Immigration Compliance

This blog was first published as a Seyfarth Shaw Management Alert on July 17, 2018

By Dawn M. Lurie and Alexander Madrak

Seyfarth Synopsis: Immigration and Customs Enforcement (ICE) increases worksite enforcement by more than 50%.  What should employers understand to prevent fines and minimize reputational risk?

Since the start of fiscal year 2018, ICE has increased worksite enforcement actions by over 50%.  Compared with fiscal year 2017, administrative arrests have increased nearly 400% while worksite investigations have risen from 1,716 to 3,510—with the last quarter of the fiscal year remaining for these numbers to increase.[1]  ICE appears to be making good on the remarks made by leadership to increase worksite enforcement “four to five times.”


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By: Angelo A. Paparelli

The familiar lines were drawn. Combatants clashed in a war of words, competing governance philosophies, conflicting laws, and judicial challenges – all in an age-old constitutional battle of federal power versus states’ rights.

This time around, however, the roles were reversed. Version 2018 is unlike the 1960s when extreme-right southern conservatives, claiming to champion states’ rights, defied but ultimately failed to stop federal efforts to protect civil rights. This time, the state of California passed three statutes under its police powers with the avowed purpose of promoting public safety and protecting undocumented state residents against a determined army of newly-unshackled federal immigration enforcement officers. And this time, the state mostly won.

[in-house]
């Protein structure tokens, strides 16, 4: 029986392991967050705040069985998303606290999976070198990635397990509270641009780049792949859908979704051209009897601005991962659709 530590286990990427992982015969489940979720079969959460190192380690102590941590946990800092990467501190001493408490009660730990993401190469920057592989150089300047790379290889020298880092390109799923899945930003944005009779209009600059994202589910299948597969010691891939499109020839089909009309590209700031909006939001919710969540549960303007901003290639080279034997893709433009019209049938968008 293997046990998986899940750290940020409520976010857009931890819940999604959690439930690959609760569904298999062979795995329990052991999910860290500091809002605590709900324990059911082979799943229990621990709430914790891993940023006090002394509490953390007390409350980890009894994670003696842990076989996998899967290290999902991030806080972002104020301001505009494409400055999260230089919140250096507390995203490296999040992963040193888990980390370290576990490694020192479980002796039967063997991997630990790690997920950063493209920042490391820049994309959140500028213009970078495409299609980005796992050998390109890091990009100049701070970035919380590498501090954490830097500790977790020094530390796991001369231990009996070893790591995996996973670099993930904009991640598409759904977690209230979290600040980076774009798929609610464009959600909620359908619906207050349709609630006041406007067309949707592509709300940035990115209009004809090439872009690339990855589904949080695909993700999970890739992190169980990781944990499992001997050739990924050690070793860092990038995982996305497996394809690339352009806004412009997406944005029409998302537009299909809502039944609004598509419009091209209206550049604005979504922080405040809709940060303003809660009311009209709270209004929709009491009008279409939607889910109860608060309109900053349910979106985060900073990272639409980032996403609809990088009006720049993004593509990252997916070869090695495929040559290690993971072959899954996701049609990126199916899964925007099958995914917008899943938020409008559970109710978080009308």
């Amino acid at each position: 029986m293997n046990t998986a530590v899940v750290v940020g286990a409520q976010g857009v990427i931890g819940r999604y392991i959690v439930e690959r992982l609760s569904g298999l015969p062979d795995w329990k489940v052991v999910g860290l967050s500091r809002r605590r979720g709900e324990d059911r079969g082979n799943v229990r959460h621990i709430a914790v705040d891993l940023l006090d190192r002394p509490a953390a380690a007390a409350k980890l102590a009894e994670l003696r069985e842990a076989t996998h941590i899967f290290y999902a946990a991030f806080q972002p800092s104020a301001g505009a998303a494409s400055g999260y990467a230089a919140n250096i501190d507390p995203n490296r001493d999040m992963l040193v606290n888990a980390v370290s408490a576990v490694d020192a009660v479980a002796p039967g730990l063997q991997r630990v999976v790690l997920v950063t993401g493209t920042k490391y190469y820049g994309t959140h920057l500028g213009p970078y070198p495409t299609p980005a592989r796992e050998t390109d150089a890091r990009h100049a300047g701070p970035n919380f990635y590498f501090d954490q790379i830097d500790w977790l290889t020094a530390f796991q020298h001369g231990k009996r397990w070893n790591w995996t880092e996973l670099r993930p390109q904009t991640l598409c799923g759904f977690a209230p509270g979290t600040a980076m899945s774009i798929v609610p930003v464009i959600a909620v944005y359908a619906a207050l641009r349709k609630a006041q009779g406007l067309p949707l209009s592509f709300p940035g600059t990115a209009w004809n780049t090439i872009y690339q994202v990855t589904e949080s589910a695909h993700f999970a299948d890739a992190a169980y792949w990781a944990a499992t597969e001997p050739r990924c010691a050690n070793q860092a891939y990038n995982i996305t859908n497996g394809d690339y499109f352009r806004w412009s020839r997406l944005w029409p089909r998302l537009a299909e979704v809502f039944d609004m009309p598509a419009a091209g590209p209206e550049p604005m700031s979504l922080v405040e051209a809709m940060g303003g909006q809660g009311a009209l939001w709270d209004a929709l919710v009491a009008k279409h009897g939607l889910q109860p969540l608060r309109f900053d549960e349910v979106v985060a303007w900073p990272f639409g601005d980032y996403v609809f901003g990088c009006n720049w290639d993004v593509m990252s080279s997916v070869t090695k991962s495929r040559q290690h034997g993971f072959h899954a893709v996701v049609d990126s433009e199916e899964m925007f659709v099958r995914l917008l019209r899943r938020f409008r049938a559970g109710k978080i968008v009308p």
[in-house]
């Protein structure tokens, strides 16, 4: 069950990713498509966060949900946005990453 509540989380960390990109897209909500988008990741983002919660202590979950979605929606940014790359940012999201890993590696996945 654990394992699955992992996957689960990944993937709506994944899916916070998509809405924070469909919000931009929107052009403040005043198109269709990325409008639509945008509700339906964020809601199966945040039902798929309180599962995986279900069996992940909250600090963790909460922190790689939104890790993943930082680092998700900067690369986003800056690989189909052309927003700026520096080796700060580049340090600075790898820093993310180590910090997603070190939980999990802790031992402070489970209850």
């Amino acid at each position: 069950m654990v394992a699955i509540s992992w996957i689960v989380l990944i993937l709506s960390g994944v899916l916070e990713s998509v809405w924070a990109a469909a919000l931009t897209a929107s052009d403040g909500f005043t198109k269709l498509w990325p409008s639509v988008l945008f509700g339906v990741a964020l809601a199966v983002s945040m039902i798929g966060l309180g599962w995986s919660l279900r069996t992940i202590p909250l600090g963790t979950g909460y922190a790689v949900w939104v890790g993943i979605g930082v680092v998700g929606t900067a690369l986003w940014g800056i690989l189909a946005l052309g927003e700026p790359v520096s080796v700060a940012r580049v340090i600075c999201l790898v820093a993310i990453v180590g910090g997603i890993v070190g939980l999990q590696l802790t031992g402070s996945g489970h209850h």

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By Dawn M. Lurie and Greg Morano

In mid-April, United States Citizenship and Immigration Services (USCIS) introduced long awaited enhancements to the program as part of the new “modernized E-Verify system”. In fact, the overhaul is enormous in scope, the new system is entirely separate from the previous itineration of E-Verify. From a data storage location shift to reinforcement of the old infrastructure, the bones of the system are being reinforced.  Employers will continue to maintain access to their old data while being able to open cases in the new system. The updates demonstrate USCIS’ continued focus on improving the system, which makes perfect sense in the face of a possible, nationwide, E-Verify mandate.

What is E-Verify